Sunday, February 24, 2008
Despite the fact that Valentine's Day was quite awhile back, my husband received the fun assortment of chocolates above from a student yesterday. He also got a box of truffles from the same student, and while they were lovely and sophisticated, they weren't quite as photogenic as the whimsical item pictured above.
The characters in white in the center of the label say "sushi". The banner with gold letters to the left says "special" and the real "joke" of this item are the black characters on the right which read as "cho-ko" though when written as kanji (Chinese characters), the words don't mean "chocolate" (choco), but (apparently) "sake cup". Somehow, I figure there must be another meaning I'm missing that applies to sushi. Usually, the word chocolate is not written in kanji, but rather in katakana which is the Japanese syllabary for (mostly) foreign words so it's sort of a joke. Ha. Ha. OK, we foreigners don't find the same amusement in Japanese wordplay as the Japanese might, but it's still cute.
The contents are mainly blocks of chocolate wrapped in plastic with pictures of various seafood items on them, though the small packet filled with green balls is full of super sweet white chocolate bits coated with shiny green candy. These balls might be meant to resemble fish roe, I imagine, though I'm not sure (particularly since roe is reddish in color). They do look suspiciously like the stuff my father used to bait his hooks with from time to time when he went fishing. However, the packet itself has a picture of gnarled wasabi roots and says "wasabi choco" so perhaps this was the best they could do to emulate small amounts of wasabi. The candy also has an odd aftertaste which may actually be wasabi flavoring. The packaging is very well done right down to having the omnipresent fake plastic "grass" that you see in sushi assortments and a real wood container (that smells quite nice).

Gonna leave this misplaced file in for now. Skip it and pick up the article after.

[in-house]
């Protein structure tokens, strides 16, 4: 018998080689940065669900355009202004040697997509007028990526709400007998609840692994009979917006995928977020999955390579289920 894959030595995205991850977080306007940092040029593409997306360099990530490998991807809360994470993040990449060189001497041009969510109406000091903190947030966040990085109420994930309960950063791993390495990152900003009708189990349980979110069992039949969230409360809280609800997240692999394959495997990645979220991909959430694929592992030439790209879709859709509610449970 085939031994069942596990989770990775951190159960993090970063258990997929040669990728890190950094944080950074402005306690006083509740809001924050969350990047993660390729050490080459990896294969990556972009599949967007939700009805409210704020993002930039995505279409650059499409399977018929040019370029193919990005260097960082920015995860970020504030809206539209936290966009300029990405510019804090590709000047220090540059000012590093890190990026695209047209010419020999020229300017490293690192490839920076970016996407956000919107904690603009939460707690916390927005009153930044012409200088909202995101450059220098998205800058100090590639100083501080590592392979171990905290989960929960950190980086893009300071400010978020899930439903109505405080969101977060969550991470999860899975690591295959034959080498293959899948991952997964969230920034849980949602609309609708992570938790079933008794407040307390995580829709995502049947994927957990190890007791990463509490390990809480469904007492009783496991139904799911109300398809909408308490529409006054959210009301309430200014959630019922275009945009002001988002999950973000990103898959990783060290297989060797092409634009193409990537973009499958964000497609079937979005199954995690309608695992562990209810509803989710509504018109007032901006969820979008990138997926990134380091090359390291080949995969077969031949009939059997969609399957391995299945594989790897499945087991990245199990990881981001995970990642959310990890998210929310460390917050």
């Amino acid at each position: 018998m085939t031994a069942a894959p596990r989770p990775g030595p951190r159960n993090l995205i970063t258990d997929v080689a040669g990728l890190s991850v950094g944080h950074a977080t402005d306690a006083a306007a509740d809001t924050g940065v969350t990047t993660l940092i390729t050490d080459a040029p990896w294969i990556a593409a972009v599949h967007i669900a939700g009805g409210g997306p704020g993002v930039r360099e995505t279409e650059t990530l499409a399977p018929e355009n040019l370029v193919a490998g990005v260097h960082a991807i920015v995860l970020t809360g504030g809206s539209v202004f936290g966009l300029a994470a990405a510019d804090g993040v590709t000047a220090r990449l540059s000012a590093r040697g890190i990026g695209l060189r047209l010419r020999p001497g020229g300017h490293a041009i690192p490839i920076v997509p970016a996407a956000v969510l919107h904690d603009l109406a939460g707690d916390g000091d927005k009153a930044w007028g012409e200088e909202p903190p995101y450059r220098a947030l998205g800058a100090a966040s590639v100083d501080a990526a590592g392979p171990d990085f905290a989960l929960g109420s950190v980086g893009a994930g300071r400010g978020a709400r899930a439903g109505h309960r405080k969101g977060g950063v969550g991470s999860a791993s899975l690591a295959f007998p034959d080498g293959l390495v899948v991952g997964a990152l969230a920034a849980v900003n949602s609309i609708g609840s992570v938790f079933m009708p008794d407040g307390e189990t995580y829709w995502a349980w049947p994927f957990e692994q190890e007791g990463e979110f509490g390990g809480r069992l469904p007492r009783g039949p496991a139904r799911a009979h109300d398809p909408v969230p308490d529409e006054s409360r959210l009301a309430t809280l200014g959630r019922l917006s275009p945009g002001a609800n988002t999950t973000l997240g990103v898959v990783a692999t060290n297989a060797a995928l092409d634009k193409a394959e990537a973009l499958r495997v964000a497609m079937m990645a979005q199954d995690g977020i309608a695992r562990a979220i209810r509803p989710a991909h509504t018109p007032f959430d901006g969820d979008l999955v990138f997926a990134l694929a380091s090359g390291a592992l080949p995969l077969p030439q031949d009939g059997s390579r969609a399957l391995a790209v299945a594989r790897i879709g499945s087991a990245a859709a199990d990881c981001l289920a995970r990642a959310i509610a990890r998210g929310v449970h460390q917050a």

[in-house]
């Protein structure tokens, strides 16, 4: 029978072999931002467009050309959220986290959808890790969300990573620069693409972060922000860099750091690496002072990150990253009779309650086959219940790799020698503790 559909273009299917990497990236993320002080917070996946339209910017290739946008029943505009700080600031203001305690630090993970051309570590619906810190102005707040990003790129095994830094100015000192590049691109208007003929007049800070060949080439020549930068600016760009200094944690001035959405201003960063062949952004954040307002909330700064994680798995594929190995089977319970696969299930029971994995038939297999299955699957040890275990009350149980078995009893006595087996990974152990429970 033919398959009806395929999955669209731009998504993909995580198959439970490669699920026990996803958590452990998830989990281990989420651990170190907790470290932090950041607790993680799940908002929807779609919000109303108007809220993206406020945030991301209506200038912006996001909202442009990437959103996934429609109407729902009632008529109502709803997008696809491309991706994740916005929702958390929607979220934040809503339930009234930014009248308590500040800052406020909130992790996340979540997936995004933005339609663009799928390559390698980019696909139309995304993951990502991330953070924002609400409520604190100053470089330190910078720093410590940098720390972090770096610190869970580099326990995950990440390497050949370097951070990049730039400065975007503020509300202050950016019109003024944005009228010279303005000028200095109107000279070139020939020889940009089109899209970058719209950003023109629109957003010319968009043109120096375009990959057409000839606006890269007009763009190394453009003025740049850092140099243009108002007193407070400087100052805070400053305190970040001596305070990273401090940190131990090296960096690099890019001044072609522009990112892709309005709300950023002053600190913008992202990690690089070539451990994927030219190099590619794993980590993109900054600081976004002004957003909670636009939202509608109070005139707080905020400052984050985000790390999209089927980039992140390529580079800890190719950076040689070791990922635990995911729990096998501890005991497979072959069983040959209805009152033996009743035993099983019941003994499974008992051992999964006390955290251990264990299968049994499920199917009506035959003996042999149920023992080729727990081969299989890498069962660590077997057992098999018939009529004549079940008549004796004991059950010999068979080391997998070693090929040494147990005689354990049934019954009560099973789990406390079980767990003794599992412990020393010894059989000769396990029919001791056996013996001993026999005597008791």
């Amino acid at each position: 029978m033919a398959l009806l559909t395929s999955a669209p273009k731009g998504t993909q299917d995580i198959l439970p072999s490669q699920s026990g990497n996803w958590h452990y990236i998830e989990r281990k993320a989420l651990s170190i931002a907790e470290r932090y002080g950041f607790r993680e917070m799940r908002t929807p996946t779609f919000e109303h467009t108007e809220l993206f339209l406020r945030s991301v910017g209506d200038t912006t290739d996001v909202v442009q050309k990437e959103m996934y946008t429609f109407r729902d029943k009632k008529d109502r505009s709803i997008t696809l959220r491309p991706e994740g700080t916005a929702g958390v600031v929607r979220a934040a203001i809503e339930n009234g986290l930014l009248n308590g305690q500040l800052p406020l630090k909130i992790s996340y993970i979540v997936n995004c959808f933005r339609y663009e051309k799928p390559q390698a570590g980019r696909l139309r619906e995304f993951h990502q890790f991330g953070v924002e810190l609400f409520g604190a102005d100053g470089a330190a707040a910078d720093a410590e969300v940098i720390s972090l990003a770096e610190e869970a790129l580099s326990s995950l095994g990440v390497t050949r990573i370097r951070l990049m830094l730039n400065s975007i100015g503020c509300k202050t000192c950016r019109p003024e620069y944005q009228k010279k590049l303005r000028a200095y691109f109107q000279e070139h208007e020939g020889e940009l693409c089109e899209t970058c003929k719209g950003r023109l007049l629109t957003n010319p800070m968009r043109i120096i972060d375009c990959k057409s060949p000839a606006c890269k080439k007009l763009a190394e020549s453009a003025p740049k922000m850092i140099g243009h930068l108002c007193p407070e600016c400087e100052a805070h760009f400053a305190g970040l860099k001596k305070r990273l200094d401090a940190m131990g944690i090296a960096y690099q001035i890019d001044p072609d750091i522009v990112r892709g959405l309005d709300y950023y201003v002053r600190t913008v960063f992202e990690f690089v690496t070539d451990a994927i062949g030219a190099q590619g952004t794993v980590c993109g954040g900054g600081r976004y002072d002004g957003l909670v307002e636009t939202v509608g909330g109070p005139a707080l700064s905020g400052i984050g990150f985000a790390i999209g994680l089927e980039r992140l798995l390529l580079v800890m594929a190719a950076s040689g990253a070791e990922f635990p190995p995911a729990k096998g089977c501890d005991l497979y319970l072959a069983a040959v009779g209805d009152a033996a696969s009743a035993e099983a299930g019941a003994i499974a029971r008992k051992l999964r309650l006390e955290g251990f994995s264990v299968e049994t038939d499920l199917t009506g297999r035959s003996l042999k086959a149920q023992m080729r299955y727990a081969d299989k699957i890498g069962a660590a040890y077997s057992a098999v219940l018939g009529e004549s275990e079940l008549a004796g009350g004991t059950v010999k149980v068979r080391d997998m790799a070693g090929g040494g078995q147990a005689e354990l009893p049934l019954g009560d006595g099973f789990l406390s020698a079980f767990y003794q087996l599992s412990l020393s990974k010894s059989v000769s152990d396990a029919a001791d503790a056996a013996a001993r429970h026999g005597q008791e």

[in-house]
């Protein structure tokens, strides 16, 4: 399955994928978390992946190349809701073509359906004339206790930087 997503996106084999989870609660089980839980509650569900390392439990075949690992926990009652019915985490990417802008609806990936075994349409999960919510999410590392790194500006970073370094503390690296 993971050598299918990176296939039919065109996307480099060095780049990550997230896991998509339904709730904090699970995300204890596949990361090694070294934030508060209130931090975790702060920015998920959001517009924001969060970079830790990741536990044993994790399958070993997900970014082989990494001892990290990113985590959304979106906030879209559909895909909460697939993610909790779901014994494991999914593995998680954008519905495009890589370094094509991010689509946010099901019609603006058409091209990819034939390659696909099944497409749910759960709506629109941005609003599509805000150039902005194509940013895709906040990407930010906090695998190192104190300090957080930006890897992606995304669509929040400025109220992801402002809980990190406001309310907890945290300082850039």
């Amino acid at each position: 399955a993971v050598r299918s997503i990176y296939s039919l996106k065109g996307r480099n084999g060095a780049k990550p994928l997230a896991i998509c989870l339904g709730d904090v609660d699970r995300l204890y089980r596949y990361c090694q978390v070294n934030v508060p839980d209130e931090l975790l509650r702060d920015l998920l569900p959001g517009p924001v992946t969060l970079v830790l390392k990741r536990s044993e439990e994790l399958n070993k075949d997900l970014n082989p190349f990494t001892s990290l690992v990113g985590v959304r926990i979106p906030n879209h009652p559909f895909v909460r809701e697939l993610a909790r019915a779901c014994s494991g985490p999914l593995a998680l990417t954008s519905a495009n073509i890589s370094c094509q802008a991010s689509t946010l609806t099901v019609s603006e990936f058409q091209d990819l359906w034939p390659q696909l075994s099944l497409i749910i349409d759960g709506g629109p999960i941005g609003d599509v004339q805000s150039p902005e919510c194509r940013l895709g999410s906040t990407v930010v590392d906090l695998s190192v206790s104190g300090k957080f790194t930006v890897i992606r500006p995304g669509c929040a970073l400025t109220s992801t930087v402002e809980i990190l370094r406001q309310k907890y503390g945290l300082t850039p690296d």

The chocolate with a picture of a shell on it has some funny English on it. On the front, around the shell, it says:
"Scallop stands a sail and runs all over the seas."
On the back, it says:
"There was a dog to which the sea is crossed. The ear was pinched with the husks of HOTATE."
"Hotate" apparently means "sail upright" in one of its incarnations, though it can also mean "pilgrim". Without Chinese characters, it's impossible to know but all the talk of the sea makes the sailing definition likely, yet somehow, renders the sentence it is a part of no more logical.